Carbohydrates can be attached to proteins to form glycoproteins. In glycoproteins, the carbohydrate chains are either attached to the nitrogen atom in the side chain of asparagine (N-linkage) or to the oxygen in the side chain or serine or threonine (O-linkage.) There is also a third category of glycoproteins, non enzymatic glycosylated glycoproteins.
In N-linked glycoproteins, an asparagine is only available for glycosylation if the residue is part of an Asn-X-Ser or Asn-X-Thr sequence (where X can be any residue.) While not all possible glycosylation sites are glycosylated, this specificity allows potential glycosylation sites to be detected.
Furthermore, all N-linked glycoproteins begin as an oligosaccharide attached to a specialized lipid molecule, dolichol phosphate, which resides in the ER membrane. As the oligosaccharide is transferred to the selected aparagine receptor, the structure is "flipped" through the ER membrane where additional sugars are then added by enzymes in the ER lumen. These N-linked glycoproteins are then transported to the Golgi complex where the carbohydrates can be modified to their final configurations.
Unlike the N-linked glycoproteins which arrive in the Golgi as a glycoprotein, O-linked glycoproteins have their sugar components developed solely within the Golgi complex. In the Golgi, the addition of a carbohydrate to the serine and threonine residue of a protein results in an O-linked glycoprotein.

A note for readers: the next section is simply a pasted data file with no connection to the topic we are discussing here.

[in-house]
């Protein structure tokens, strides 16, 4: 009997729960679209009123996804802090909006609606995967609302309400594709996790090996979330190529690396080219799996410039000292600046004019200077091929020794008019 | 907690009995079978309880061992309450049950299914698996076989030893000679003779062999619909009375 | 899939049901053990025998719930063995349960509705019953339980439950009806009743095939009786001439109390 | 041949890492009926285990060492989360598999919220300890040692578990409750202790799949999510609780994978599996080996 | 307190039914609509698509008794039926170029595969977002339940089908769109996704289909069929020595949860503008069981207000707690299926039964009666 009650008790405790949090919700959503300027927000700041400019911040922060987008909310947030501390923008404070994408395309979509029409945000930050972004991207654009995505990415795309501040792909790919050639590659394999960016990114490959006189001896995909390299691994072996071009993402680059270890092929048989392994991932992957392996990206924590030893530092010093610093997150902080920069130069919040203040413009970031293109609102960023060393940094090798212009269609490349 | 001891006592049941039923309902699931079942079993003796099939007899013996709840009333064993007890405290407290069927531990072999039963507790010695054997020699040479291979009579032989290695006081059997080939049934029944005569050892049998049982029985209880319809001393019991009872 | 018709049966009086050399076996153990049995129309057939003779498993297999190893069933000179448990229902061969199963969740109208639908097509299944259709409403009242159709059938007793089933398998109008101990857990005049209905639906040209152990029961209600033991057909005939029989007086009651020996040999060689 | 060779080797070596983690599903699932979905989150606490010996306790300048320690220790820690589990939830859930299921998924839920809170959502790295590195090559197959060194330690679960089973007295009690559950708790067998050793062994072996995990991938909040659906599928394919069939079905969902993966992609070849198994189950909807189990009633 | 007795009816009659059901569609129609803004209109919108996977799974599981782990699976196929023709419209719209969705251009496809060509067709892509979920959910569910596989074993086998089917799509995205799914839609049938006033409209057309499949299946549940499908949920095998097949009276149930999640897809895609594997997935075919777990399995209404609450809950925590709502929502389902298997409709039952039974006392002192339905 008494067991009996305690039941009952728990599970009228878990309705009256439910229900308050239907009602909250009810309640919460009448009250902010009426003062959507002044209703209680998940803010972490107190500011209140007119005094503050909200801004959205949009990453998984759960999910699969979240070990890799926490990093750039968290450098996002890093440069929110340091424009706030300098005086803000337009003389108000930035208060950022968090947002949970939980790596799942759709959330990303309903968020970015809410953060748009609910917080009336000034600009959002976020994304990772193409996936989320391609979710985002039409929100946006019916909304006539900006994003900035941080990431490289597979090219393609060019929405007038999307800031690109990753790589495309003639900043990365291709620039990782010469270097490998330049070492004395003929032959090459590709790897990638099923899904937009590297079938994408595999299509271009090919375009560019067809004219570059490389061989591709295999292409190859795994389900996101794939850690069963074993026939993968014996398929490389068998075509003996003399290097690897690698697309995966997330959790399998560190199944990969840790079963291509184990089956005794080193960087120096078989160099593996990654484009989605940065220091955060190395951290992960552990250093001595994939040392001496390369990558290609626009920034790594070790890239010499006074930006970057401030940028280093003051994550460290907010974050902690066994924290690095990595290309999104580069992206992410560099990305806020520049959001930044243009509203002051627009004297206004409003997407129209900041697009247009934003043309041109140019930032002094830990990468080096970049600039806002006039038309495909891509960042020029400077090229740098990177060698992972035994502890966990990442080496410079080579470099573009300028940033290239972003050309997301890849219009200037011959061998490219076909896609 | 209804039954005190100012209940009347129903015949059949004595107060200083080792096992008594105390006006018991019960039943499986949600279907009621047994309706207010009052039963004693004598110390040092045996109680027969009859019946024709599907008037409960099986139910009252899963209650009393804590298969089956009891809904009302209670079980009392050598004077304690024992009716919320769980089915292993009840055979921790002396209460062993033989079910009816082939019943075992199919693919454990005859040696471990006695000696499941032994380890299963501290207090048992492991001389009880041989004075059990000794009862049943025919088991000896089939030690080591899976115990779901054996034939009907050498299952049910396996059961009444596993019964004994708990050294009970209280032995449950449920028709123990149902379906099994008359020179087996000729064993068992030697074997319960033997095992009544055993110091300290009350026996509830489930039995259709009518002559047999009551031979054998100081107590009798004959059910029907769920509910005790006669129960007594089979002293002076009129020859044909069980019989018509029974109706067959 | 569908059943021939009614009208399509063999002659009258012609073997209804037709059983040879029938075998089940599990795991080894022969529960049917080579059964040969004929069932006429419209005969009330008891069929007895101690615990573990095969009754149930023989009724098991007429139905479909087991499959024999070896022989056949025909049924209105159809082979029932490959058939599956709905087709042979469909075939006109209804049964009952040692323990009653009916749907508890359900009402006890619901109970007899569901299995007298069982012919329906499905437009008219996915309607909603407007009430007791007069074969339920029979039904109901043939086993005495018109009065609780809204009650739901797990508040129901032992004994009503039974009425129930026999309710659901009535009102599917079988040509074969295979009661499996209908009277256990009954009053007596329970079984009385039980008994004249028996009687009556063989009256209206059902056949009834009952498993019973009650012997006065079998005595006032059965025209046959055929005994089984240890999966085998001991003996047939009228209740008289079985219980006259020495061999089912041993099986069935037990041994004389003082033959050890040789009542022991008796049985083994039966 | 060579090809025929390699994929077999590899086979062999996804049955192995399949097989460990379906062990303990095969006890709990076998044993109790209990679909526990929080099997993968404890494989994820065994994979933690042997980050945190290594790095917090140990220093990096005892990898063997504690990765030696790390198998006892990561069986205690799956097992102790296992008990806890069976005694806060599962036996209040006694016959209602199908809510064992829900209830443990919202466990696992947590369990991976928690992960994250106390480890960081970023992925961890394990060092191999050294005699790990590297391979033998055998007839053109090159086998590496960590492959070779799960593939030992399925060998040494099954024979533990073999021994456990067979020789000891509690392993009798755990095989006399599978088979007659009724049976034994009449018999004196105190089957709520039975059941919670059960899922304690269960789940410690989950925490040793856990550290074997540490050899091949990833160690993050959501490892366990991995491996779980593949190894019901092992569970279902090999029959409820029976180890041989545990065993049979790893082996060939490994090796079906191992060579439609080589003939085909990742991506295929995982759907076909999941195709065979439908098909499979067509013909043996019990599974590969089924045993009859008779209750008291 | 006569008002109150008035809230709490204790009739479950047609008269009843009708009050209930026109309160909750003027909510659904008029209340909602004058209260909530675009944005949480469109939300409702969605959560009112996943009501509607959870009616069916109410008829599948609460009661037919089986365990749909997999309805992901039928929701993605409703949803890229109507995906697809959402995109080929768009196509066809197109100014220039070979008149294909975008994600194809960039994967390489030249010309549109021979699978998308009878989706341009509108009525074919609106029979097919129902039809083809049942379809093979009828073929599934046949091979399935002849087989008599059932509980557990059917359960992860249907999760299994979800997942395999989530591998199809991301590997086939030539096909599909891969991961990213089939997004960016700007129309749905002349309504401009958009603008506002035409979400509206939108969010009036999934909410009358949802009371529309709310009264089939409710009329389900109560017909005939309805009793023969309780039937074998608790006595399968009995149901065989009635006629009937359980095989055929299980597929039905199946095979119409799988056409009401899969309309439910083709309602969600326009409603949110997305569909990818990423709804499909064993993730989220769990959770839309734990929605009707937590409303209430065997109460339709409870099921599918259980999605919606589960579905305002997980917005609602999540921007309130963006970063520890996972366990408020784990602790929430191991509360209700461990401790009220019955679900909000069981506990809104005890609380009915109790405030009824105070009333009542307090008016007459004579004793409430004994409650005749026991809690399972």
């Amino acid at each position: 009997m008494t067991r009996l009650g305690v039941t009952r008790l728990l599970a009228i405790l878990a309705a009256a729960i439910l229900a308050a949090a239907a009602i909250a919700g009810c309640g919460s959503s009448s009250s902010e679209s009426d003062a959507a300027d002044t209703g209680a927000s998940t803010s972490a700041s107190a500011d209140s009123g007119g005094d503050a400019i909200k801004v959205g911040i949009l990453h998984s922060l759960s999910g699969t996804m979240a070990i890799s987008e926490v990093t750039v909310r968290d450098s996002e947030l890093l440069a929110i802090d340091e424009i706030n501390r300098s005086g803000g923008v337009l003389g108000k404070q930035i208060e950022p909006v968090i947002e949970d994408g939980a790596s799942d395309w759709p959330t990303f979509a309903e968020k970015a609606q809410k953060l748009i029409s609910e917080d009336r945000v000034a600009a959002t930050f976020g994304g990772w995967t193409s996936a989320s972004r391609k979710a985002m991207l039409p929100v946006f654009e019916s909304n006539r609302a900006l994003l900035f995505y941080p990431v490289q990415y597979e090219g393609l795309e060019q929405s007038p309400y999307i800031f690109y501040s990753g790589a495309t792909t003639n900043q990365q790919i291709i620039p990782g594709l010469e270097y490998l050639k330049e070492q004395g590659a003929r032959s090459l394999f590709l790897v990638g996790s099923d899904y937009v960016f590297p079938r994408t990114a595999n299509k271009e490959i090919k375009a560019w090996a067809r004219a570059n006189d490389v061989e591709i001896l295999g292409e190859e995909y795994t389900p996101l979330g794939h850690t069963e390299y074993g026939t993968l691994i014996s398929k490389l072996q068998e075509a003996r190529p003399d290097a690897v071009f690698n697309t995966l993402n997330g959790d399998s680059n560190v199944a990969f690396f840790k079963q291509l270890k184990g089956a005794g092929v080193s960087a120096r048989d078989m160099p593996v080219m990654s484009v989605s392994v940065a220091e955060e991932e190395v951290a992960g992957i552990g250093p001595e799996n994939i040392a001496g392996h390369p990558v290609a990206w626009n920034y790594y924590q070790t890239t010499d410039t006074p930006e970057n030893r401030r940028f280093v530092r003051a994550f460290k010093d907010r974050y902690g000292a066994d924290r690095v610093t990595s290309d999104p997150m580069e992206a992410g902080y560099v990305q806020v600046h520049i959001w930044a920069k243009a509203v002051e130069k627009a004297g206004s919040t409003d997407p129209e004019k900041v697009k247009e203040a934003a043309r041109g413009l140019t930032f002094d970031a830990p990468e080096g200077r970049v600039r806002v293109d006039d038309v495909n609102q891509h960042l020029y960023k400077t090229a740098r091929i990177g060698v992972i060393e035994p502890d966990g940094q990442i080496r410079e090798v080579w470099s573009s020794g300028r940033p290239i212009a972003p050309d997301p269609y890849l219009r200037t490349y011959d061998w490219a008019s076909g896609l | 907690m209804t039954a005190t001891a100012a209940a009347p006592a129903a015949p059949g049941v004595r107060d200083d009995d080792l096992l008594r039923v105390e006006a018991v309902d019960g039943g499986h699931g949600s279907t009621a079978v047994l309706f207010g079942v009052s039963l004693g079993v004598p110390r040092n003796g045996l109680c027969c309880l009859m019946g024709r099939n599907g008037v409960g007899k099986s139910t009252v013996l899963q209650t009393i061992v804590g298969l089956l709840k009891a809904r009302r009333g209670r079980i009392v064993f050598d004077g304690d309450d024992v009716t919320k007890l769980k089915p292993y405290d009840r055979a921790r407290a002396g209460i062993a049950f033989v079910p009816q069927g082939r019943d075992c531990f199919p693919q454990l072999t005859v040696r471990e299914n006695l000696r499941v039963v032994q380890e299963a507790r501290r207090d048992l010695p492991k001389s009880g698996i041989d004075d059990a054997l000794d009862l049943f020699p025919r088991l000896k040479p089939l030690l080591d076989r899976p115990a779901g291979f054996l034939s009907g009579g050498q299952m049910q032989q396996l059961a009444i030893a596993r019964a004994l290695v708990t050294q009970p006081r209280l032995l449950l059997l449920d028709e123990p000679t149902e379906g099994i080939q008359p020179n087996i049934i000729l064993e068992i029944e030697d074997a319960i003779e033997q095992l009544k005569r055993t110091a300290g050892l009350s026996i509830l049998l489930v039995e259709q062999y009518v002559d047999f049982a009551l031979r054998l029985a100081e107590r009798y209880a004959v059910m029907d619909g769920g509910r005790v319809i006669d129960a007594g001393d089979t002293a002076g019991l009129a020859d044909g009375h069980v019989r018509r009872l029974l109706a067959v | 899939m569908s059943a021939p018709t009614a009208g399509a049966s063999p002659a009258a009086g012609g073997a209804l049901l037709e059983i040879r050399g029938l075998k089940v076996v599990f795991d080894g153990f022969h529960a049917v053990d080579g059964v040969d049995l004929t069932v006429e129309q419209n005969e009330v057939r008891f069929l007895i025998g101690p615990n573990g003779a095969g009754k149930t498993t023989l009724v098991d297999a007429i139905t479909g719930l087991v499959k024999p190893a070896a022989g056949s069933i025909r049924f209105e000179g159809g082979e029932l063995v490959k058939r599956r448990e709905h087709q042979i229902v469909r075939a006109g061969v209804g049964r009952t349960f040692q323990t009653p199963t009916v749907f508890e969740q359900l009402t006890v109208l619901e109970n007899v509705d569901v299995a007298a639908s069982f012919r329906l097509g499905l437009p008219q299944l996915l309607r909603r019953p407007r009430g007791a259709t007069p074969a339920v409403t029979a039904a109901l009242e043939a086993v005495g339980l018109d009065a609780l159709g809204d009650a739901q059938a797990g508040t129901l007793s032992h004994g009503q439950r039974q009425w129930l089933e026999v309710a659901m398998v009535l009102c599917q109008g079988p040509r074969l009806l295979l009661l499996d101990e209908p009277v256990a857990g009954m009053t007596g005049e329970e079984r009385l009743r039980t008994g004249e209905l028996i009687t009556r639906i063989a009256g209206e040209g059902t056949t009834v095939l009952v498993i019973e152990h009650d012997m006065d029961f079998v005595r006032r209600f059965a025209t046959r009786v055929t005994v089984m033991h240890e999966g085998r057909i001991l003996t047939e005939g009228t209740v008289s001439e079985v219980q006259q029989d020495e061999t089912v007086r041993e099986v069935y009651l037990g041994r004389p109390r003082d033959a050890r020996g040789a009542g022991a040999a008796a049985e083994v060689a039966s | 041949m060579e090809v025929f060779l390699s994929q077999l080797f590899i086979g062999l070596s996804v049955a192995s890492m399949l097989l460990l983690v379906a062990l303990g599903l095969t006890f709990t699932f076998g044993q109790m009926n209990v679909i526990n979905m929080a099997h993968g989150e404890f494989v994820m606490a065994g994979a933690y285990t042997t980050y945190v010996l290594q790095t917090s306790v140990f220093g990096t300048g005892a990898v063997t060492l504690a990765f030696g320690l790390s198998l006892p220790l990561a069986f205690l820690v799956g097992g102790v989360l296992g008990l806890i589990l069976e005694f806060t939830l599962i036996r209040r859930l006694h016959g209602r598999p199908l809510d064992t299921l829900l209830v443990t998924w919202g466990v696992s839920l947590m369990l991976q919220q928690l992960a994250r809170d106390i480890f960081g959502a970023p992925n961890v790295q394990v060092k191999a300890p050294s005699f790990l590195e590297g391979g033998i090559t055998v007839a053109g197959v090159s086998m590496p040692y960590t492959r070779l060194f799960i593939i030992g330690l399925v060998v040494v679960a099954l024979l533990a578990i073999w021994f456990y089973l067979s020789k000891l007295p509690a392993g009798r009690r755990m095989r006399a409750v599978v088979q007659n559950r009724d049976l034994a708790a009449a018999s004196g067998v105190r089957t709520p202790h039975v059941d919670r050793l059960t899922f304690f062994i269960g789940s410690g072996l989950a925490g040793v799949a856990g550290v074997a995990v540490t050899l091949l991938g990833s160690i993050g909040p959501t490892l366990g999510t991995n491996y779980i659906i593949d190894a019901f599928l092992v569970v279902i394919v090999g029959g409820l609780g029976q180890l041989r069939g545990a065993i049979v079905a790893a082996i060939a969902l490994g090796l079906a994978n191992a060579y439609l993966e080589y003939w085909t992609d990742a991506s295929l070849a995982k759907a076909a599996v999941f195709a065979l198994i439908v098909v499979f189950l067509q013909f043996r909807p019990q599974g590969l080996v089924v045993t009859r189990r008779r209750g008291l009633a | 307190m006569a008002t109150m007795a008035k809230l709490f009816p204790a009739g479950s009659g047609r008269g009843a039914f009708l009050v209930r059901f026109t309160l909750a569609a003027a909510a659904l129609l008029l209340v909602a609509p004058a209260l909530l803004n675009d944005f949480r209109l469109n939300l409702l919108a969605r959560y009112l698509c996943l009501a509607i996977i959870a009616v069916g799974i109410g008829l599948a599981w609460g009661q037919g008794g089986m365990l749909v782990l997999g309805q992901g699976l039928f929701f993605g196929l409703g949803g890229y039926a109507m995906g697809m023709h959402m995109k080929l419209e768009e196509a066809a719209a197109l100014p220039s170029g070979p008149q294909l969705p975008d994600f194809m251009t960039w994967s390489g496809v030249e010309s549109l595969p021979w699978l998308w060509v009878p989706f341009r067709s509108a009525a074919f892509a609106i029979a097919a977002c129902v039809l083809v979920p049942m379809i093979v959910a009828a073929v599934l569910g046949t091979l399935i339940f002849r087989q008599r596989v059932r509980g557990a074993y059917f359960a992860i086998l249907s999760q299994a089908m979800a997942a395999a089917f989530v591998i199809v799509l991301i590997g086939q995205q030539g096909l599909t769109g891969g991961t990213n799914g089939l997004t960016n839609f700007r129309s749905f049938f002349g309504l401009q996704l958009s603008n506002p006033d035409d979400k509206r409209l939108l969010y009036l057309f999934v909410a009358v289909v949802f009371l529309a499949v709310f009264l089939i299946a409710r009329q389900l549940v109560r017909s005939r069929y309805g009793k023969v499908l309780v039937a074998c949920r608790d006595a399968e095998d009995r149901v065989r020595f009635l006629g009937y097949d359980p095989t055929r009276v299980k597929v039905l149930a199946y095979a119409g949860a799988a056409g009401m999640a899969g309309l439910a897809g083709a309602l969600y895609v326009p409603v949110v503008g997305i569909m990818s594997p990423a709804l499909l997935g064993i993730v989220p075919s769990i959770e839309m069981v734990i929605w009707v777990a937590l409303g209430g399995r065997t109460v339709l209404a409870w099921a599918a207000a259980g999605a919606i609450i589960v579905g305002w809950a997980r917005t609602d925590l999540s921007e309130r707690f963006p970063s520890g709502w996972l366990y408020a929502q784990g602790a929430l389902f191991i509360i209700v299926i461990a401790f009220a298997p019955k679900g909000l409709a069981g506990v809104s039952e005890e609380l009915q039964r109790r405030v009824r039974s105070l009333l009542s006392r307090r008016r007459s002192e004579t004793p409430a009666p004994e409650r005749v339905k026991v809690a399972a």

Non-enzymatic glycosylated glycoproteins: synthesized by chemically adding sugar to the polypeptides.
Glycoproteins can be found throughout matrices and act as receptors on cell surfaces that can then bring other cells and proteins (for example, collagen) together giving strength and support for a strong matrix system. For example, Proteoglycan-linking glycoproteins can cross link other proteoglycan molecules and create a formation of a ordered structure within the cartilage tissue. In nerve tissue, glycoproteins are also very abundant in the gray matter portion of the brain and appear to be associated with synaptosomes, axons, and other microsomes. Glycoproteins also play a huge role in the blood clotting mechanism because of their varying identities and roles as prothrombin, thrombin and fibrinogen. In addition, select bacteria contain a mucous like layer that surrounds the outermost components of their constituent cell walls which are also made of glycoproteins composed of very high molecular weight. These glycoproteins are commonly known as cellulose, also found in the structure of plants. The composition of such glycoproteins is important to the plant cell because the rigidity and the homogeneous form of such glycoproteins is what allows plants to stand upright. The flagella of bacteria are also made of structural glycoproteins in the sense that they are in bundles protruding from the cells surface, used to rotate and propel the cell in a specific direction.